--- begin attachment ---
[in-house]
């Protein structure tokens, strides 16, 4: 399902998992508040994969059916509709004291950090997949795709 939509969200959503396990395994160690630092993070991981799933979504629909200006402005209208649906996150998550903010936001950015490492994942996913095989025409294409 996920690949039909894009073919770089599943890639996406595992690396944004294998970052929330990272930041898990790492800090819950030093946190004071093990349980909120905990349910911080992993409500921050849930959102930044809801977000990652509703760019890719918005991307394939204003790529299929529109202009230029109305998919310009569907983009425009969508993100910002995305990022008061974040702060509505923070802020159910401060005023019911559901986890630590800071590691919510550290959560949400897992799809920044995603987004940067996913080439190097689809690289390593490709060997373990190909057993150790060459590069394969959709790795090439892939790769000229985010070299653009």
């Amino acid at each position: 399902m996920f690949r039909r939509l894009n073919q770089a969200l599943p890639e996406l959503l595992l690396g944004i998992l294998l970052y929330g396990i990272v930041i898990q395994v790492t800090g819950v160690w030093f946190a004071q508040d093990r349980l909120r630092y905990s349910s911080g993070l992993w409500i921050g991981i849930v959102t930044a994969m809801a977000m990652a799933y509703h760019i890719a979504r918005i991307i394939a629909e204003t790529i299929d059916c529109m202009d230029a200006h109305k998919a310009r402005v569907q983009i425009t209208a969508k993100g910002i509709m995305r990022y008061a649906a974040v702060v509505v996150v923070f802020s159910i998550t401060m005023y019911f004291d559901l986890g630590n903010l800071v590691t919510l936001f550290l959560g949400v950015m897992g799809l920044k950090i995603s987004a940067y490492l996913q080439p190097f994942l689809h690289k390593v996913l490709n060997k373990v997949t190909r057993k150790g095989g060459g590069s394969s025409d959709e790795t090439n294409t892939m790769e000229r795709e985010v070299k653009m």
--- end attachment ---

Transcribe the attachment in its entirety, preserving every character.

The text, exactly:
[in-house]
């Protein structure tokens, strides 16, 4: 399902998992508040994969059916509709004291950090997949795709 939509969200959503396990395994160690630092993070991981799933979504629909200006402005209208649906996150998550903010936001950015490492994942996913095989025409294409 996920690949039909894009073919770089599943890639996406595992690396944004294998970052929330990272930041898990790492800090819950030093946190004071093990349980909120905990349910911080992993409500921050849930959102930044809801977000990652509703760019890719918005991307394939204003790529299929529109202009230029109305998919310009569907983009425009969508993100910002995305990022008061974040702060509505923070802020159910401060005023019911559901986890630590800071590691919510550290959560949400897992799809920044995603987004940067996913080439190097689809690289390593490709060997373990190909057993150790060459590069394969959709790795090439892939790769000229985010070299653009």
């Amino acid at each position: 399902m996920f690949r039909r939509l894009n073919q770089a969200l599943p890639e996406l959503l595992l690396g944004i998992l294998l970052y929330g396990i990272v930041i898990q395994v790492t800090g819950v160690w030093f946190a004071q508040d093990r349980l909120r630092y905990s349910s911080g993070l992993w409500i921050g991981i849930v959102t930044a994969m809801a977000m990652a799933y509703h760019i890719a979504r918005i991307i394939a629909e204003t790529i299929d059916c529109m202009d230029a200006h109305k998919a310009r402005v569907q983009i425009t209208a969508k993100g910002i509709m995305r990022y008061a649906a974040v702060v509505v996150v923070f802020s159910i998550t401060m005023y019911f004291d559901l986890g630590n903010l800071v590691t919510l936001f550290l959560g949400v950015m897992g799809l920044k950090i995603s987004a940067y490492l996913q080439p190097f994942l689809h690289k390593v996913l490709n060997k373990v997949t190909r057993k150790g095989g060459g590069s394969s025409d959709e790795t090439n294409t892939m790769e000229r795709e985010v070299k653009m």